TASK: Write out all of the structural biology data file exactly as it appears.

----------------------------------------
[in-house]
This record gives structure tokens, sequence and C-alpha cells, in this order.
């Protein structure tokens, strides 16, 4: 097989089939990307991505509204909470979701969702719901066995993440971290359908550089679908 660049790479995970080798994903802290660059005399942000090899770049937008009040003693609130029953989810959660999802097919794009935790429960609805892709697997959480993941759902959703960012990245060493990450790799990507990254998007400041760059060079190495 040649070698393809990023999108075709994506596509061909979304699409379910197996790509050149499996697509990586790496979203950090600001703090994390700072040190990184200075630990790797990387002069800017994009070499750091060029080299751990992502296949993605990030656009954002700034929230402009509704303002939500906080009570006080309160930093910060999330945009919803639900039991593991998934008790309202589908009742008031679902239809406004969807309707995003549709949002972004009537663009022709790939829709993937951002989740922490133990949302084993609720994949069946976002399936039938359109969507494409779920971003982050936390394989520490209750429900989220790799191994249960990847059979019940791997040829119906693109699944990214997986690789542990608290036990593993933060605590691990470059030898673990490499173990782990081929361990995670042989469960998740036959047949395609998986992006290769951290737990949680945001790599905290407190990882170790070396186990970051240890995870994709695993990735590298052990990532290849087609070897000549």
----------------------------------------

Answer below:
[in-house]
This record gives structure tokens, sequence and C-alpha cells, in this order.
């Protein structure tokens, strides 16, 4: 097989089939990307991505509204909470979701969702719901066995993440971290359908550089679908 660049790479995970080798994903802290660059005399942000090899770049937008009040003693609130029953989810959660999802097919794009935790429960609805892709697997959480993941759902959703960012990245060493990450790799990507990254998007400041760059060079190495 040649070698393809990023999108075709994506596509061909979304699409379910197996790509050149499996697509990586790496979203950090600001703090994390700072040190990184200075630990790797990387002069800017994009070499750091060029080299751990992502296949993605990030656009954002700034929230402009509704303002939500906080009570006080309160930093910060999330945009919803639900039991593991998934008790309202589908009742008031679902239809406004969807309707995003549709949002972004009537663009022709790939829709993937951002989740922490133990949302084993609720994949069946976002399936039938359109969507494409779920971003982050936390394989520490209750429900989220790799191994249960990847059979019940791997040829119906693109699944990214997986690789542990608290036990593993933060605590691990470059030898673990490499173990782990081929361990995670042989469960998740036959047949395609998986992006290769951290737990949680945001790599905290407190990882170790070396186990970051240890995870994709695993990735590298052990990532290849087609070897000549």